An exceptionally dangerous San Jose intersection that has been the site of multiple hit-and-run crashes this year is headed for an overhaul.
As part of a new pilot program endorsed by city leaders on Tuesday, the city plans to install barriers near the intersection of Monterey Road and Curtner Avenue with the hopes of making the area safer for pedestrians.
This year alone, seven people have died on Monterey Road; six of those deaths were caused by hit-and-runs, according to police and data compiled by this news organization.
“We owe it to our residents, we owe it to the families of the victims to try it out and see what we learn,” Councilmember Maya Esparza said about the pilot program. “If it helps, then maybe we can look at the other Vision Zero corridors in our city. If it doesn’t, then we need to go on to the next thing. But we owe it to our residents to try.”
Monterey Road — a major Santa Clara County thoroughfare that runs from San Jose down to Gilroy — was previously identified by San Jose officials as one of more than a dozen safety priority corridors targeted for roadway improvement projects.
Historically, a disproportionately high number of traffic deaths and severe injuries have occurred on the road, partially because of its use as an arterial roadway in South Santa Clara County. That use can often bring cars traveling at highway speeds into densely populated areas of San Jose.
Six years after the city launched its Vision Zero initiative, aimed at eliminating traffic fatalities on city streets, lives continue to be lost on Monterey Road.
Just last month, 59-year-old San Jose resident Ronald Chavez was walking across the northbound lanes of Monterey Road north of the Tully/Curtner intersection the afternoon of Aug. 4 when he was hit by a motorist who was later arrested on suspicion of felony hit-and-run.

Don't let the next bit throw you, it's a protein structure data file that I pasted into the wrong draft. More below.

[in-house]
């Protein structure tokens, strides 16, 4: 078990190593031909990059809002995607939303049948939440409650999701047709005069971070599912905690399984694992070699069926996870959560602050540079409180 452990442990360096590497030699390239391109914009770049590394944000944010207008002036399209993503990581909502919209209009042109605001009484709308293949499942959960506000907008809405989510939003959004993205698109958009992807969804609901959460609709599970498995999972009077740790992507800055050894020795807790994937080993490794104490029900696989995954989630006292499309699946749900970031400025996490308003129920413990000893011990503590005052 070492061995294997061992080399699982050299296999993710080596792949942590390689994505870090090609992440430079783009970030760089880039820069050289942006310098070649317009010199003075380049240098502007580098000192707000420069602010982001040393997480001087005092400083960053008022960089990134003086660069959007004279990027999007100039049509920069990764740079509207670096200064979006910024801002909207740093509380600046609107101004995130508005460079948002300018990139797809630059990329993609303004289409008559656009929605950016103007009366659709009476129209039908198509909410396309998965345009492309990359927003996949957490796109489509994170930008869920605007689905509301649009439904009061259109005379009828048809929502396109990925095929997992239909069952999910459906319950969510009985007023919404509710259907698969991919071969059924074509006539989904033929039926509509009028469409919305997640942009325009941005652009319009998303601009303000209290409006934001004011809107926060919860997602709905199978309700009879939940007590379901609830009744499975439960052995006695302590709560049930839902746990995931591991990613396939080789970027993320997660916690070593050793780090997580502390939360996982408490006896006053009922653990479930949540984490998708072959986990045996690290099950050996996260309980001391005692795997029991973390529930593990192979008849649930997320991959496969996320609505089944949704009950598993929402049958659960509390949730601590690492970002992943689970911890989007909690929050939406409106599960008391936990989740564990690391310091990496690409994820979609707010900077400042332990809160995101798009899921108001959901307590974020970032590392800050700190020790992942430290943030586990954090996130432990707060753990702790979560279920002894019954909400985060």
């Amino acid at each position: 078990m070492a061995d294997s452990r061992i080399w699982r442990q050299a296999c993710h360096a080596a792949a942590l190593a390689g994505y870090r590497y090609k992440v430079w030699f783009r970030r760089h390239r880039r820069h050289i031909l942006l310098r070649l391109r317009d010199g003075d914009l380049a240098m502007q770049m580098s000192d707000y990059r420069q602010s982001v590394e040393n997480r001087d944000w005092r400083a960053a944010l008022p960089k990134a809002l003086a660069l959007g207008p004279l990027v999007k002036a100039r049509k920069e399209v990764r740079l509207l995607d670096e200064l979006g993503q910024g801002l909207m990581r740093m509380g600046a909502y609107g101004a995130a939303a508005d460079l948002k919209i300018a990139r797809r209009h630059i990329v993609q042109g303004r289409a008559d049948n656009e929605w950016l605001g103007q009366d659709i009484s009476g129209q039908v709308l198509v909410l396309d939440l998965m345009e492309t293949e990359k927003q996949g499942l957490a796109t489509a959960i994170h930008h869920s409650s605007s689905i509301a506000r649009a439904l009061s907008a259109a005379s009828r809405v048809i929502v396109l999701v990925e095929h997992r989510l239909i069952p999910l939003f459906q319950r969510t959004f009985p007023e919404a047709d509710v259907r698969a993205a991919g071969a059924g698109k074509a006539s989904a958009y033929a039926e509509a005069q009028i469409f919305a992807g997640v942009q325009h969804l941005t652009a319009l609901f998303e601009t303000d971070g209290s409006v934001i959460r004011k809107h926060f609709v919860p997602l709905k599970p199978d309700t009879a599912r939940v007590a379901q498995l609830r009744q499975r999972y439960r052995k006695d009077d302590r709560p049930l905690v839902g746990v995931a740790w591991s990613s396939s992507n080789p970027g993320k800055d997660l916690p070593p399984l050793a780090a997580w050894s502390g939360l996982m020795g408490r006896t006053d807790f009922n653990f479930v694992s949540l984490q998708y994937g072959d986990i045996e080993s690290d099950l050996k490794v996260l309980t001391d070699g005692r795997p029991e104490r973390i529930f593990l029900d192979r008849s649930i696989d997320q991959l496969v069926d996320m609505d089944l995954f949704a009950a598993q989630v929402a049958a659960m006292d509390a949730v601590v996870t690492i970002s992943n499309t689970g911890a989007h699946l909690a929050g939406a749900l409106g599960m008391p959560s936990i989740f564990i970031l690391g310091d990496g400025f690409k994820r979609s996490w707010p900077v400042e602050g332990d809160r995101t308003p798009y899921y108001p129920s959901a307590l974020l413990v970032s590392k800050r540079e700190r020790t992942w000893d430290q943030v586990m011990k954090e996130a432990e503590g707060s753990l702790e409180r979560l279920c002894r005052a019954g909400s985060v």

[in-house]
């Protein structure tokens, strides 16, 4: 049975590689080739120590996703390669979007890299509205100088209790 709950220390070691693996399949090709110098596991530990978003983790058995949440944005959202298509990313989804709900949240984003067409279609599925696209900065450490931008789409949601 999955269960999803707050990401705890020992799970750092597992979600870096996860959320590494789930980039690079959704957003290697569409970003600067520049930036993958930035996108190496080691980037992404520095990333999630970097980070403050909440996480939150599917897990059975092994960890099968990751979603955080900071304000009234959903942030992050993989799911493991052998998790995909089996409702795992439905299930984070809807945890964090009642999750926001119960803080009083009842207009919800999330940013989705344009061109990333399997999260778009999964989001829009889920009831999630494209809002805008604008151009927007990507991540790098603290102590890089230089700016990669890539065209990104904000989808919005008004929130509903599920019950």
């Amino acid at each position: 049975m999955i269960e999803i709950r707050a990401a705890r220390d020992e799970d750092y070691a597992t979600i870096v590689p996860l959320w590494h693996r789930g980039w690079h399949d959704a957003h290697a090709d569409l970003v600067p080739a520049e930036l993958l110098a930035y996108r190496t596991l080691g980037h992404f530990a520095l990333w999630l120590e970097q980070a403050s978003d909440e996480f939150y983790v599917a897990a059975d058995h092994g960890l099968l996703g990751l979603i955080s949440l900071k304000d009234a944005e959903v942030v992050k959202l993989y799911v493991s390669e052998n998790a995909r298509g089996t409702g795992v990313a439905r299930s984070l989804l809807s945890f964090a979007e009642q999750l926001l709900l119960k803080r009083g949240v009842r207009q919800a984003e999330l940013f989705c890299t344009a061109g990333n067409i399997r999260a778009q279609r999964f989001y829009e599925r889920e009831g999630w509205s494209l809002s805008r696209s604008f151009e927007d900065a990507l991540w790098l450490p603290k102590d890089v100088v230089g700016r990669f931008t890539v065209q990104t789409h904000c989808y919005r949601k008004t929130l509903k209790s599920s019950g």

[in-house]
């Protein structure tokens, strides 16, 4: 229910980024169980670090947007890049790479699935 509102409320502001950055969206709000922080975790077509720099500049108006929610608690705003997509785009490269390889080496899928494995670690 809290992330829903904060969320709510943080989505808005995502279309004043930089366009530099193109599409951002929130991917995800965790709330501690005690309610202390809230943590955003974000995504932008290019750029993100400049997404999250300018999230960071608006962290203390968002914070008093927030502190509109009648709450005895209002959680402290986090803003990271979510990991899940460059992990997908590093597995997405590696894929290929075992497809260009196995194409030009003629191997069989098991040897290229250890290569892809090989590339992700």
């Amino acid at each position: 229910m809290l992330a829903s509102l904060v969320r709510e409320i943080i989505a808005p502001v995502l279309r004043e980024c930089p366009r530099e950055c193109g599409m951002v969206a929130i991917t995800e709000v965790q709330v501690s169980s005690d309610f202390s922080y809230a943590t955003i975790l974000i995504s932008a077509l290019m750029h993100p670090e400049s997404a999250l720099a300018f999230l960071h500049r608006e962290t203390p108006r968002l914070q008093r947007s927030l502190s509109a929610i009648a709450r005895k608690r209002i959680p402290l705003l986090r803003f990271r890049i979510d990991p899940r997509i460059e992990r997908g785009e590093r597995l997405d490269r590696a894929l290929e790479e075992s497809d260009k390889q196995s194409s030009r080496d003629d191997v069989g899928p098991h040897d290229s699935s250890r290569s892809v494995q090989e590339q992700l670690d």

At the same intersection, 37-year-old Vanessa Ann Arce, who was using a wheelchair, was killed on April 1 and 64-year-old Paula Price, who was using a walker, was killed on April 28 — both by hit-and-run drivers. The San Jose Police Department last month released surveillance video from a nearby gas station in hopes of catching the driver of a white 2004-2010 model Mercedes-Benz CLS who struck Arce, but no arrests have been made to date.
Under the new pilot program, transportation officials plan to install a painted chainlink fence in the median area along Monterey Road to discourage midblock pedestrian crossing. Transportation Director John Aiken estimated that the project will cost the city up to $45,000, and said he expected that the fence would be installed toward the beginning of 2022. The city will also explore the potential of installing cameras at the intersection that could record any future hit-and-run crashes, should they occur.
Because unhoused residents, who were among the recent victims, are at an elevated risk of getting injured or killed while living on the streets, the city’s housing department will also work with transportation officials to expand their outreach to those living in encampments near the dangerous intersection and educate them about proper traffic safety precautions.
San Jose councilmembers all agreed that the program was worth the city’s resources and funding.
“Our goal should be to prevent incidents like this, so the barriers and other physical things that we can do to prevent incidents should be our primary objective,” said Councilmember David Cohen.
Family and friends of Arce, who was killed at the intersection in April, attended Tuesday’s city council meeting to voice their support for the safety improvements as well.
“We have a daughter without a mother and we have a mother without a daughter because of the way these people drive on this one particular road and they lost her because of this issue,” said Manny Ortega.
Anyone with information about the city’s unsolved hit-and-run deaths can contact the SJPD traffic investigations unit at 408-277-4654 or leave a tip with Silicon Valley Crime Stoppers at 408-947-7867 or at svcrimestoppers.org.
Go to Source
Author: Maggie Angst